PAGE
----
Facebook's Connectivity Lab uses light collector to achieve data rates of more than 2 Gbps

Researchers from Facebook's Connectivity Lab said they've demonstrated a conceptually new approach for detecting optical communication signals traveling through the air – and it could have implications for delivering internet service to far-flung places around the world.

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Researchers transmitted
more than 2 Gbps using
OFDM. (Source: Facebook)

The team described the new technology in Optica, The Optical Society's journal for high impact research. Tobias Tiecke, who leads the research team, said the technology is optimized for areas where people live far apart from one another.

So, just how does it work? It involves a method for using fluorescent materials instead of traditional optics to collect light and concentrate it onto a small photodetector. The research team combined this light collector, which features 126 square centimeters of surface that can collect light from any direction, with existing telecommunications technology to achieve data rates of more than 2 Gbps.

"We demonstrated the use of fluorescent optical fibers that absorb one color of light and emit another color," Tiecke explained in a press release. "The optical fibers absorb light coming from any direction over a large area, and the emitted light travels inside the optical fiber, which funnels the light to a small, very fast photodetector."

They're able to achieve fast speeds because fewer than 2 nanoseconds lapse between the blue light absorption and the green light emission. In addition, by incorporating orthogonal frequency division multiplexing (OFDM), the researchers transmitted more than 2 Gbps despite the system's bandwidth of 100 MHz. OFDM is a method of encoding digital data so that multiple data streams can be transmitted at once. It's commonly used for wired and wireless communication, but it isn't typically used with laser communication.

"We achieved such high data rates using commercially available materials that are not designed for communications applications," Tiecke added. "We want to get other groups interested in developing materials that are tailored for communications applications."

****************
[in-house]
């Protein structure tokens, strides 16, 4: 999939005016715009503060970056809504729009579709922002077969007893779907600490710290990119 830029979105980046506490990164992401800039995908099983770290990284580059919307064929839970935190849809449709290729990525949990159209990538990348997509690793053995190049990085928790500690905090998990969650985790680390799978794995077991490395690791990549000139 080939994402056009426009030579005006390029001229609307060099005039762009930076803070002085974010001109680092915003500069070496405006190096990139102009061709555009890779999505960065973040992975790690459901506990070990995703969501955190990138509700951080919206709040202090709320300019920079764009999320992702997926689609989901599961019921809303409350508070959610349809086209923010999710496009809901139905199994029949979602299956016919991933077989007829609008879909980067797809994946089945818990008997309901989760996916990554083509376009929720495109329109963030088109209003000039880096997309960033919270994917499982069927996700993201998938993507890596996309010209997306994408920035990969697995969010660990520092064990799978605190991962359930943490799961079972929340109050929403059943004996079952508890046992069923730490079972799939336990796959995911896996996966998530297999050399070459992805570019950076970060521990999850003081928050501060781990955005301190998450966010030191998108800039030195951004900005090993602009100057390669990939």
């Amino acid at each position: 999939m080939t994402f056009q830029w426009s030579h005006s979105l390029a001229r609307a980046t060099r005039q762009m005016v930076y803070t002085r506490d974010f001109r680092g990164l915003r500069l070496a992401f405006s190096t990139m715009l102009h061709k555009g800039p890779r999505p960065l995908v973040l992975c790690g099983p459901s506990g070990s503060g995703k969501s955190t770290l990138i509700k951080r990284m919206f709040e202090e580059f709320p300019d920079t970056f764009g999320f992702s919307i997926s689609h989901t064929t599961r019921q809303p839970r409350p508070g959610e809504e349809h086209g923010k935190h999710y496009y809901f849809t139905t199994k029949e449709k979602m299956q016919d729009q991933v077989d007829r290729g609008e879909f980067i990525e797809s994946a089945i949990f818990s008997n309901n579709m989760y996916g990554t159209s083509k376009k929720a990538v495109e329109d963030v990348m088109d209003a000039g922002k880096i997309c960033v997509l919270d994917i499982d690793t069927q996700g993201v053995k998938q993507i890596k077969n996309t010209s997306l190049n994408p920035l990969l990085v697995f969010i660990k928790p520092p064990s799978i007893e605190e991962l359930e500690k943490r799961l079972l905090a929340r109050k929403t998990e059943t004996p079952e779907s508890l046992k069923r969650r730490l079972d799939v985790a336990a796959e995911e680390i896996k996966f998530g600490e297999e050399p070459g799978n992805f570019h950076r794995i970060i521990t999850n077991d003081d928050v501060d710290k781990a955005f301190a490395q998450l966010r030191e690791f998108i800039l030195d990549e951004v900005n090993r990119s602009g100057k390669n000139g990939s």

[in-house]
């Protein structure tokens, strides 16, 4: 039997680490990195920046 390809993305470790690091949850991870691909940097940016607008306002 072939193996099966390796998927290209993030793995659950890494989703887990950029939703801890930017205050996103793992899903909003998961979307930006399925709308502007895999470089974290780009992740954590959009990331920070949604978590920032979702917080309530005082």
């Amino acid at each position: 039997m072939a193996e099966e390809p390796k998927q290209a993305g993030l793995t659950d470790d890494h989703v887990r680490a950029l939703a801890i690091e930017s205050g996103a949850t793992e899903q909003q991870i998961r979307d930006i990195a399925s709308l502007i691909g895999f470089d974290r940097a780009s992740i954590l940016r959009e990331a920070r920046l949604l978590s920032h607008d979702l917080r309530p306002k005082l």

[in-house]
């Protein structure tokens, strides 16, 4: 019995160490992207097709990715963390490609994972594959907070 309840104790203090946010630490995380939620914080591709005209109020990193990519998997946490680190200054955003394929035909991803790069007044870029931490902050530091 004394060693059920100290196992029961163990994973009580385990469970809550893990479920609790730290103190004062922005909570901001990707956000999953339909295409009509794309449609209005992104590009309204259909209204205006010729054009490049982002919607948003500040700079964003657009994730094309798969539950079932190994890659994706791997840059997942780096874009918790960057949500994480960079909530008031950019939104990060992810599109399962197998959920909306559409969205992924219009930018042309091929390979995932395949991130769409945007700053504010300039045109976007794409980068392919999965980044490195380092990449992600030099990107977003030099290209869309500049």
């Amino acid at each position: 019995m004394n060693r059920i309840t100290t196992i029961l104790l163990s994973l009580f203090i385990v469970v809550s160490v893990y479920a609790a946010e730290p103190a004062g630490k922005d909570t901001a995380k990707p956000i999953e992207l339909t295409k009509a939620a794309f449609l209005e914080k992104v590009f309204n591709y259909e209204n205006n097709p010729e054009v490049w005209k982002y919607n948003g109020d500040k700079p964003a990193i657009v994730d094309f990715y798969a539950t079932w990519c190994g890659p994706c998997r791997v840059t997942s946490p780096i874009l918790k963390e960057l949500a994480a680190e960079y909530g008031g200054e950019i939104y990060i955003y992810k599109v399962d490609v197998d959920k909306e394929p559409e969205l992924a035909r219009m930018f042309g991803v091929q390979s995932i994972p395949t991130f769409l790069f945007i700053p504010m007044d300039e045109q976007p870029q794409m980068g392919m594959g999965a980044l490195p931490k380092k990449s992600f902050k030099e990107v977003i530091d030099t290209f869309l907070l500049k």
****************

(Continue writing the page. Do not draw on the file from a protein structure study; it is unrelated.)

The new light collector uses plastic optical fibers containing organic dye molecules that absorb blue light and emit green light. Such a setup replaces the classical optics and motion platform typically required to point the light to the collection area.

"The fact that these fluorescent optical fibers emit a different color than they absorb makes it possible to increase the brightness of the light entering the system," Tiecke said. "This approach has been used in luminescent concentrators for solar light harvesting, where the speed of the color conversion doesn't matter. We showed that the same concept can be used for communication to circumvent pointing and tracking problems while accomplishing very high speeds."

If materials were developed that operate in the infrared part of the spectrum, which would be invisible to people, and were even faster than the blue/green light system, the new approach could theoretically allow free-space optical data rates of more than 10 Gbps, according to Tiecke.

In the Optica paper, the researchers demonstrated a light-bulb shaped light collector made from a bundle of fluorescent optical fibers. The light-bulb shape offers a large bandwidth and omnidirectional sensitivity, which means it would work with mobile devices that move around with respect to the transmitter. The researchers also demonstrated that this geometry can gather light from an area as large as 126 square centimeters, making it less sensitive to alignment. 

Besides working with partners to develop new materials, the research team plans to move the technology out of the lab by developing a prototype that could be tested in a real-world situation. "We are investigating the feasibility of a commercial product," said Tiecke. "This is a very new system, and there is a lot of room for future development."

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